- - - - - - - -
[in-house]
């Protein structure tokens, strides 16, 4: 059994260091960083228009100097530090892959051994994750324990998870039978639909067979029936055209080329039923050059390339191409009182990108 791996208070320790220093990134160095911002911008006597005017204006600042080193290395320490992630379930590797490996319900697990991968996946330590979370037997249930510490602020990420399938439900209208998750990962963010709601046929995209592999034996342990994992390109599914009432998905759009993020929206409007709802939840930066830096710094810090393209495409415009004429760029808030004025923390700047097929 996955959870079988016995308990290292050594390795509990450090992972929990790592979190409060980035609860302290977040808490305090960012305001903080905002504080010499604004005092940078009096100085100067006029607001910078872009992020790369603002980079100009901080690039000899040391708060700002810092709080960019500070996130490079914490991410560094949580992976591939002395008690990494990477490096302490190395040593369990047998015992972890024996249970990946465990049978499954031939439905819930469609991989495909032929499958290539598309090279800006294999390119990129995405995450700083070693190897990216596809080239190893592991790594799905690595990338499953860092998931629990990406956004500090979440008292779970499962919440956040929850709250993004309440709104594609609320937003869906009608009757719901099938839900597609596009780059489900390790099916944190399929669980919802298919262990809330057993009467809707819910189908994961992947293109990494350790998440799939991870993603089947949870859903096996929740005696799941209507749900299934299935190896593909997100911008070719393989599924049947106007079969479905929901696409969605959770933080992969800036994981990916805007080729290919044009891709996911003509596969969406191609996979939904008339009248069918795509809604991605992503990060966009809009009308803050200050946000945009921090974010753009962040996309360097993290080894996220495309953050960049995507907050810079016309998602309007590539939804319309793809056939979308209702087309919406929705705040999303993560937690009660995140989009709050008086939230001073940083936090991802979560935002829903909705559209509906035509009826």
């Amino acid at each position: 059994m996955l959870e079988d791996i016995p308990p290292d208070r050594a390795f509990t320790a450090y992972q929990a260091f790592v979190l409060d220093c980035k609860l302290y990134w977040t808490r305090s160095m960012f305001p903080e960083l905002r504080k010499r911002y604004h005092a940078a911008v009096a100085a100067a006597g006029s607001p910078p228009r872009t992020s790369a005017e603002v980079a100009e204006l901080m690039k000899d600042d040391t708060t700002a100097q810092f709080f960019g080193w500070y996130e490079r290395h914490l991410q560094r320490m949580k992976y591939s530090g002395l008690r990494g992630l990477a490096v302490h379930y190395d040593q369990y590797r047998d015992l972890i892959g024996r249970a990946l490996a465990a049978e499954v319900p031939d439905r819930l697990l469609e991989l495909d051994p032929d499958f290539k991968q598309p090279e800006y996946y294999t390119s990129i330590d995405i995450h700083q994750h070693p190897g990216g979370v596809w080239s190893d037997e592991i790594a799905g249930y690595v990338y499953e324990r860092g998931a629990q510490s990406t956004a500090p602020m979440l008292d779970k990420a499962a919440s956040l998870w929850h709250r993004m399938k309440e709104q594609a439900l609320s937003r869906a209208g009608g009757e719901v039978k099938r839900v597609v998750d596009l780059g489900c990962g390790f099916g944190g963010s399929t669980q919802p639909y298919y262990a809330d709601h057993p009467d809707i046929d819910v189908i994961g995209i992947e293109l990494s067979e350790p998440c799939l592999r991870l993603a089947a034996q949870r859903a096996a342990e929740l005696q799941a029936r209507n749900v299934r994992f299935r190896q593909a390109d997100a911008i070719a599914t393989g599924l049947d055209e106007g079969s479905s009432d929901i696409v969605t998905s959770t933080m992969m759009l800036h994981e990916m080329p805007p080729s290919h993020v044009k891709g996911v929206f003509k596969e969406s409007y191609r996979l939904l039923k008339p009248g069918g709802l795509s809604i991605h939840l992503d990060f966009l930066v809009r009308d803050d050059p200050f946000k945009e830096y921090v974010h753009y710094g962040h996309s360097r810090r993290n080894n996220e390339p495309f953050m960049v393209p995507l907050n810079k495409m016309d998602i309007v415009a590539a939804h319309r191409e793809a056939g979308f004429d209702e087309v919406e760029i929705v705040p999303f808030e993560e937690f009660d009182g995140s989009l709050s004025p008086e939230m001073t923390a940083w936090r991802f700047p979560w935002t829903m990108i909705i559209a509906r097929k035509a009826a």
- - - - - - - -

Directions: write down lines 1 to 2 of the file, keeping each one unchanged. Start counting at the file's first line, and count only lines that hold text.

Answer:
[in-house]
């Protein structure tokens, strides 16, 4: 059994260091960083228009100097530090892959051994994750324990998870039978639909067979029936055209080329039923050059390339191409009182990108 791996208070320790220093990134160095911002911008006597005017204006600042080193290395320490992630379930590797490996319900697990991968996946330590979370037997249930510490602020990420399938439900209208998750990962963010709601046929995209592999034996342990994992390109599914009432998905759009993020929206409007709802939840930066830096710094810090393209495409415009004429760029808030004025923390700047097929 996955959870079988016995308990290292050594390795509990450090992972929990790592979190409060980035609860302290977040808490305090960012305001903080905002504080010499604004005092940078009096100085100067006029607001910078872009992020790369603002980079100009901080690039000899040391708060700002810092709080960019500070996130490079914490991410560094949580992976591939002395008690990494990477490096302490190395040593369990047998015992972890024996249970990946465990049978499954031939439905819930469609991989495909032929499958290539598309090279800006294999390119990129995405995450700083070693190897990216596809080239190893592991790594799905690595990338499953860092998931629990990406956004500090979440008292779970499962919440956040929850709250993004309440709104594609609320937003869906009608009757719901099938839900597609596009780059489900390790099916944190399929669980919802298919262990809330057993009467809707819910189908994961992947293109990494350790998440799939991870993603089947949870859903096996929740005696799941209507749900299934299935190896593909997100911008070719393989599924049947106007079969479905929901696409969605959770933080992969800036994981990916805007080729290919044009891709996911003509596969969406191609996979939904008339009248069918795509809604991605992503990060966009809009009308803050200050946000945009921090974010753009962040996309360097993290080894996220495309953050960049995507907050810079016309998602309007590539939804319309793809056939979308209702087309919406929705705040999303993560937690009660995140989009709050008086939230001073940083936090991802979560935002829903909705559209509906035509009826």